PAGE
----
Chapter no 27

The Final Gambit (The Inheritance Games, 3)

told Grayson that he could take Eve to Toby’s wing, and he informed me that that wasn’t the deal. I’d said that would show Eve Toby’s wing. I deeply suspected he was headed for the pool.

Packing up the satchel and taking it with me, I held up my end of the bargain.

Eve’s pace slowed as Toby’s wing came into view. There was still rubble visible from the brick wall that the old man had erected decades ago.

“Tobias Hawthorne closed off this wing the summer that Toby disappeared,” I told Eve. “When we found out that Toby was still alive, we came here looking for clues.”

“What did you find?” Eve asked, something like awe in her tone as we stepped through the remains of bricks and into Toby’s foyer.

“Several things.” I couldn’t blame Eve for wanting to know. “For starters, this.” I knelt to trigger the release on one of the marble tiles. Beneath, there was a metal compartment, empty but for a poem engraved on the metal. “‘A Poison Tree,’” I said. “An eighteenth-century poem

written by a poet named William Blake.”

Eve dropped to her knees. She trailed her hand over the poem, reading it silently without so much as taking or expelling a breath.

“Long story short,” I said, “teenaged Toby seemed to identify with the feeling of wrath—and what it cost to hide it.”

Eve didn’t respond. She just stayed there, her fingers on

the poem, her eyes unblinking. It was like I’d ceased to exist for her, like the entire world had.

It was at least a minute before she looked up. “I’m sorry,” she said, her voice wavering. “It’s just, what you just said about Toby identifying with this poem—you could have been describing me. I didn’t even know he liked poetry.” She stood and turned three-sixty, taking in the rest of the wing. “What else?”

“The title of the poem led us to a legal text on Toby’s bookshelf,” I said, the air thick with memories. “In a section on the fruit of the poisonous tree doctrine, we found a coded message that Toby left behind before he ran away— another poem, one he wrote himself.”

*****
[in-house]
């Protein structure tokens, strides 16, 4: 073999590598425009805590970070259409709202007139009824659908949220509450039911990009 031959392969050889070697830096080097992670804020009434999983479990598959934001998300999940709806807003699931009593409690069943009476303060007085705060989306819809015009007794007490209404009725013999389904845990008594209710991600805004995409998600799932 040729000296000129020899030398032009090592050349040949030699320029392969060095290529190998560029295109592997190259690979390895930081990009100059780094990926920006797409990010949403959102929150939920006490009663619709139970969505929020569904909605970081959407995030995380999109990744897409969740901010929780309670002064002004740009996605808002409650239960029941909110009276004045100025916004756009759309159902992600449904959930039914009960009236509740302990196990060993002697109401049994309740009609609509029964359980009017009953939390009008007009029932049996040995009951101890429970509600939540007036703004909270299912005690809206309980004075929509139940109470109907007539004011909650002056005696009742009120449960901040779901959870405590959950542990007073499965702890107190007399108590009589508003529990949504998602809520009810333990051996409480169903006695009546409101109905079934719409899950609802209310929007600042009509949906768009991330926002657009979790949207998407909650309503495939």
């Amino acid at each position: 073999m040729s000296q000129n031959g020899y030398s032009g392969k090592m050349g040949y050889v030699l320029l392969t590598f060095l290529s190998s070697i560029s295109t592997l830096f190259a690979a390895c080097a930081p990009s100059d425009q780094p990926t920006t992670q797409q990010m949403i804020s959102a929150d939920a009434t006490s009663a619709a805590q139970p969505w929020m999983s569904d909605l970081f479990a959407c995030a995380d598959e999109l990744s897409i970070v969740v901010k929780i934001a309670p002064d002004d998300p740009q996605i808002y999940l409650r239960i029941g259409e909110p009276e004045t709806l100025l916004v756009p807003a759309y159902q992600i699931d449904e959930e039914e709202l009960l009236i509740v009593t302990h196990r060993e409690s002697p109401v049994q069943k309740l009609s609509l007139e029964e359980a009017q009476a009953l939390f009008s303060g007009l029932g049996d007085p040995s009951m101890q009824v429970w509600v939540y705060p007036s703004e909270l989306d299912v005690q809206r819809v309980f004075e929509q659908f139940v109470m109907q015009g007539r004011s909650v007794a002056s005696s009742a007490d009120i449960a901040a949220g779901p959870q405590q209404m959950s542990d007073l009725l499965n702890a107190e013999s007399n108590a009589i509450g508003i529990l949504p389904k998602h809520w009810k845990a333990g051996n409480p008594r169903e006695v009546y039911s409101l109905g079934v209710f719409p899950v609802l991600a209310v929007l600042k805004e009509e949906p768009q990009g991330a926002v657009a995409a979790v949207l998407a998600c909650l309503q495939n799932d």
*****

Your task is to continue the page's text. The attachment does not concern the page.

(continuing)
“What did it say?” Eve asked, her tone almost urgent. “Toby’s poem?”

I’d been over the words often enough that I knew them by heart. “Secrets, lies, all I despise. The tree is poison, don’t you see? It poisoned S and Z and me. The evidence I stole is in the darkest hole. Light shall reveal all, I writ upon the…”

I trailed off, the way the poem had. I expected Eve to finish it for me, to fill in the word that both Jameson and I had known went at the end. Wall.

But she didn’t. “What does he mean, the evidence he stole?” Eve’s voice rang through Toby’s empty suite. “Evidence of what?”

“His adoption, I’m guessing,” I said. “He kept a journal on his walls, written in invisible ink. There are still some black lights in this room from when we read them. I’ll turn them on and kill the lights.”

Eve reached out to stop me before I could. “Could I do this part alone?”

I hadn’t been expecting that, and my knee-jerk reaction was no.

“I know you have just as much right to be here as I do, Avery—or more. It’s your house, right? But I just…” Eve

shook her head, then looked down. “I don’t look like my mom.” She fingered the ends of her hair. “When I was a kid, she kept my hair short—these ugly, uneven bowl cuts she’d do herself. She said it was because she didn’t want to have to mess with it, but when I got older, when I started taking care of my hair myself and grew it out, she let it slip that she’d kept it short because no one else in our family had hair like mine.” Eve took a breath. “No one had eyes like mine. Or a single one of my features. No one thought the way I did or liked the things I liked or felt things the same way.” She swallowed. “I moved out the day I hit eighteen. They probably would have kicked me out if I hadn’t. A few months later, I convinced myself that maybe I had family out there. I did one of those mail-in DNA tests. But… no matches.”

No one even remotely Hawthorne-adjacent would have handed over their DNA to one of those databases. “Toby found you,” I reminded Eve gently.

She nodded. “He doesn’t really look like me, either. And he’s a hard person to get to know. But that poem…”

I didn’t make her say anything else. “I get it,” I told her. “It’s fine.”

On my way out the door, I thought about my mom and all the ways we were alike. She’d given me my resilience. My smile. The color of my hair. The tendency to guard my heart

—and the ability, once those guards were down, to love fiercely, deeply, unapologetically.


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